HMRC Umbrella Companies Relationship and Tax Avoidance

HMRC Umbrella Companies
HMRC Umbrella Companies

HMRC Umbrella Companies Relationship

What is the HMRC Umbrella Companies relationship?

Are HMRC happy with contractors using umbrella companies or would they rather they didn’t?

We get an expert to look at it here.

What does the term Umbrella Company mean?

Whilst the answer would seem obvious it is important to understand that there were seemingly no national guidelines from a Revenue perspective that defines what an ‘Umbrella Company’ is.

This situation is unlikely to change in the very near future. Each arrangement between an umbrella type company and the Revenue is a local arrangement. The Revenue treat that process as they would any other business.

So the term ‘umbrella company’ can encompass many forms of employee management services (another term used).

These range from:-

  • companies deducting tax and NI at source and allowing some business expenses (vanilla umbrella),
  • composite schemes (providing shares in a company structure to allow dividends),
  • offshore schemes,
  • employee benefit trusts based schemes and
  • any combination of the above.

Many of the more elaborate schemes purported to help ‘avoid’ IR35. This, of course, will have interested the Revenue. That’s particularly as HMRC has lost most, if not all, IR35 cases brought to court).

How Does the Inland Revenue View Umbrella Company type services?

Prior to the 2004 budget it was pretty safe to say that the Revenue seemingly did not have a national policy for handling the variety of guises that the term umbrella company describes.

In reality the new legislation addresses the need to report tax avoidance schemes. It is clear that some forms of umbrella company operations will need to work within those laws.

We should not kid ourselves that HMRC is unaware of what an umbrella company is. However, they do seem to allow quite a large measure of difference to be in play. That’s even for the vanilla flavours of Umbrella Company.

The reporting of ‘tax avoidance’ schemes would seem to partly address some of the more dubious operations along with a change in how they tax dividends.

The other question is whether the Revenue see these type of businesses as a good way of collecting Tax/NI or simply a way of avoiding paying PAYE/NI.

One can argue that the new legislation addresses schemes that purport to provide high net pay returns, whilst allowing the vanilla versions to continue collecting good levels of Tax/NI on behalf of the Revenue.

Does the Inland Revenue consider Umbrella companies to be tax avoidance schemes?

As stated previously the imposition of new legislation almost certainly addresses certain forms of Umbrella company operations. The accountants, advisors and owners of those businesses will need to be sure that their version isn’t an avoidance scheme.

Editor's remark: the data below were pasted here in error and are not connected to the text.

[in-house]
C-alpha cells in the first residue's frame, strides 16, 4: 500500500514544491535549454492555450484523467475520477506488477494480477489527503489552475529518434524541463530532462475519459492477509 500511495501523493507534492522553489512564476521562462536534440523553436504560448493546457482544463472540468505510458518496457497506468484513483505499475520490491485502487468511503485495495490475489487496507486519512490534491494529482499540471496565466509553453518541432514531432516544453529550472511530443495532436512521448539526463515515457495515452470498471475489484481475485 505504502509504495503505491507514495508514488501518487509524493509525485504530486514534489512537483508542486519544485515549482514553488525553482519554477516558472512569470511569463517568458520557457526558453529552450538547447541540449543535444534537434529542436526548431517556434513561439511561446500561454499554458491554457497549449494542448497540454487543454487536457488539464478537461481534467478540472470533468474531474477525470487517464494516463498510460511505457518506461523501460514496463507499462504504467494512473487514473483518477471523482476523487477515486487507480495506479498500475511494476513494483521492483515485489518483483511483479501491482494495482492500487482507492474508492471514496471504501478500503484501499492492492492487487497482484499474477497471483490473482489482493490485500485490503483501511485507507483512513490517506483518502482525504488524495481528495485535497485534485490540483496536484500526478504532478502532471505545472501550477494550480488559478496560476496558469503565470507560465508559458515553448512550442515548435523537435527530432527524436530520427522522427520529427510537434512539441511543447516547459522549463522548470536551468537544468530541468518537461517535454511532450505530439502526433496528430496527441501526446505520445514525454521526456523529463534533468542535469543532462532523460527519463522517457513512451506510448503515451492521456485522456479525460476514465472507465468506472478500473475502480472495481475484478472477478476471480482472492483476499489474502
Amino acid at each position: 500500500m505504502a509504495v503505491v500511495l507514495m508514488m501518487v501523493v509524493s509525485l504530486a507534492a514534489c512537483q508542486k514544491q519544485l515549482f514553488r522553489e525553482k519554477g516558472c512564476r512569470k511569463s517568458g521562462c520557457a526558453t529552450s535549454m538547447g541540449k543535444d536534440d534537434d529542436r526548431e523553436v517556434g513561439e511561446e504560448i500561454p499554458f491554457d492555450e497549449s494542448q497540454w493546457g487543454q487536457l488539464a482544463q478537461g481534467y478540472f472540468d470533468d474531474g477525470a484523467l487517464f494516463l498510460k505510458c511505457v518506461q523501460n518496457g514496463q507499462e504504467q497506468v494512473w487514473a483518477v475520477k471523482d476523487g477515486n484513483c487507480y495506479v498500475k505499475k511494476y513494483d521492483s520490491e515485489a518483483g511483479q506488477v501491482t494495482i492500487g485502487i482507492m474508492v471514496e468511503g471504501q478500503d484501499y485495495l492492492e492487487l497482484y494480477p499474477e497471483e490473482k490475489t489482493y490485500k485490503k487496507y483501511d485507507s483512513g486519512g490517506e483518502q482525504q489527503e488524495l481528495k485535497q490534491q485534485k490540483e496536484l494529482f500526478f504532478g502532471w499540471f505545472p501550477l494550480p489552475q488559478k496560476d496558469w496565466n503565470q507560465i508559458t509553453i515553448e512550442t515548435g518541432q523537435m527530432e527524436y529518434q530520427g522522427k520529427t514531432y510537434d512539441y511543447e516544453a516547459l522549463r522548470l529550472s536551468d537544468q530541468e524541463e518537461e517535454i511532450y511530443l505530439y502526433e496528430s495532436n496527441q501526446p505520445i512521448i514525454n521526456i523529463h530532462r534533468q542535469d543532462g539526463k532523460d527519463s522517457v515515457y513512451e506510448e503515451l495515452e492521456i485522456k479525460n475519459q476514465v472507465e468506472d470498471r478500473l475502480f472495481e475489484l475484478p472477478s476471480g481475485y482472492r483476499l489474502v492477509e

Again, they use the term ‘umbrella company’ to describe a variety of services. They can be at both ends of the avoidance rulings.

So in one form, should they view a vanilla umbrella allowing genuine business expenses, with proper audit procedures, as an avoidance scheme?

If that umbrella business has satisfied HMRC locally that it has a genuine business modus operandi then how can it be avoidance?

The problem with that argument is then based on the fact that the more ‘generous’ schemes will use the same arguments locally to also attempt to prove the case.

Again, we should not underestimate the Revenue being aware of these discrepancies and it would seem the avoidance legislation will attempt to address this.

For contractors the old adage of ‘If it seems too good to be true then it probably is’ holds true. There is no such thing as a risk free offer in this context. HMRC would seemingly realise that they also have a duty to look at how they police and authorise these.

The Future HMRC Umbrella Companies Relationship

The umbrella company is here to stay.

Since the introduction of IR35 and recent legislation this form of working will continue to flourish.

The form of how individuals are employed and work will continue to fuel this. Those umbrella companies that provide a sensible level of return, good service and are clearly not purporting to be avoidance will survive and grow.

There are still many benefits for many people of working this way and this is unlikely to change.

A few rogue companies will fall by the wayside. The danger is that their association with the term umbrella company will sully the reputation of the genuinely decent ones.

Perhaps a new form of umbrella company term is needed – suggestions please.

It looks like the HMRC Umbrella Companies relationship is pretty strong.

Rob Crossland – Service Director – Parasol IT

This article is for general guidance only. IT is not a substitute for professional advice where specific circumstances can be considered.

Whereas the greatest of care is taken in providing this information, neither Rob Crossland nor Parasol IT Plc do not or can accept any liability for any action taken or not taken in reliance upon the information provided in this article.